Drawing on ethnographic data from the anti-deportation protest of the Seoul Korean-Chinese Church (SKCC) in 2013, I examine the impact of gender on the mobilization of Korean-Chinese immigrant women in South Korea. Despite legal, economic, and religious differences, these protesters have bonded greatly among themselves, largely because of their immigrant mother identity. As the leaders of their family migration projects, both Christians and non-believers have grown to feel a strong sense of kinship and acknowledge the efficacy of collective action. Emotional protest rituals and the political impact of the activist-clergy have prompted the mobilization and consequent politicization of these largely women demonstrators. Early social movement literature has overlooked the impact of gender identity on women’s collective action, while my study shows how gender intersects with diasporic identities, to enable the mobilization of immigrant women for the collective goal of justice.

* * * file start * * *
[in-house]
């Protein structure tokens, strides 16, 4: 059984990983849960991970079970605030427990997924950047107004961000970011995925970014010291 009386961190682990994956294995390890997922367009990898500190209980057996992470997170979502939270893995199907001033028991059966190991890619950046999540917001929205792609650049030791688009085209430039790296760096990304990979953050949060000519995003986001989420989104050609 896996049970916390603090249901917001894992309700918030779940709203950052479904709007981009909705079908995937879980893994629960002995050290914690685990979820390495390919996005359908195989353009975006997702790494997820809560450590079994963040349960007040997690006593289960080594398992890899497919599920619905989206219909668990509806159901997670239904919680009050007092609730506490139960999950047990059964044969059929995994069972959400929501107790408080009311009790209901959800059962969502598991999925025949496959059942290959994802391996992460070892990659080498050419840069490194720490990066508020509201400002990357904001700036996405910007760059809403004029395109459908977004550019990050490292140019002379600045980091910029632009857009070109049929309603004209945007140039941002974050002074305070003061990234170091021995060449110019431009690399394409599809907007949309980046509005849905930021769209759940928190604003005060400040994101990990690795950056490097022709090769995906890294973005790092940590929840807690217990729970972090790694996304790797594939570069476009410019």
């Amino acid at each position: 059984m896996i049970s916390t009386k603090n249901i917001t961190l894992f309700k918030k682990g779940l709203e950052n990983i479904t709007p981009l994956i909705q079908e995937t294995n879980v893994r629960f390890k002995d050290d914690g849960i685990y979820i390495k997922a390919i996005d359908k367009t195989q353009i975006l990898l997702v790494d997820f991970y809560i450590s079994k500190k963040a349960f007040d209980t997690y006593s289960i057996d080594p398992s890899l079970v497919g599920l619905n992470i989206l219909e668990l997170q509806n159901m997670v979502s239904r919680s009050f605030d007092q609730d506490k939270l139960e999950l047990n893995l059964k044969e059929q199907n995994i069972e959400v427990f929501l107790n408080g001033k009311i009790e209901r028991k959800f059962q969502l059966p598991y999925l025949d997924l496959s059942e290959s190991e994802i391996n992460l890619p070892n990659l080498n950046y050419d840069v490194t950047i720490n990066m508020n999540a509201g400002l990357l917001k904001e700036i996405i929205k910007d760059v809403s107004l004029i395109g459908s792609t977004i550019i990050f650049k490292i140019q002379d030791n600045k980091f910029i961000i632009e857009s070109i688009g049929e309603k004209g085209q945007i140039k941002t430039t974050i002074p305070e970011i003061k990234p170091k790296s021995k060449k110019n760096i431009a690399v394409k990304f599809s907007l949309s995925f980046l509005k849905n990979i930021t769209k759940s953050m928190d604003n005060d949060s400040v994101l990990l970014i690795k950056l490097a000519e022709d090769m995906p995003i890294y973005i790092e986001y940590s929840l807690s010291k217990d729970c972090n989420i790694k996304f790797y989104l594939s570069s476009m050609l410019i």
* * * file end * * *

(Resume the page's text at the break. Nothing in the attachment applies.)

|Number of pages||22|
|Journal||Asian Journal of Women's Studies|
|Publication status||Published - 2019 Oct 2|
Bibliographical notePublisher Copyright:
© 2019, © 2019 Asian Center for Women's Studies, Ewha Womans University.
All Science Journal Classification (ASJC) codes
- Gender Studies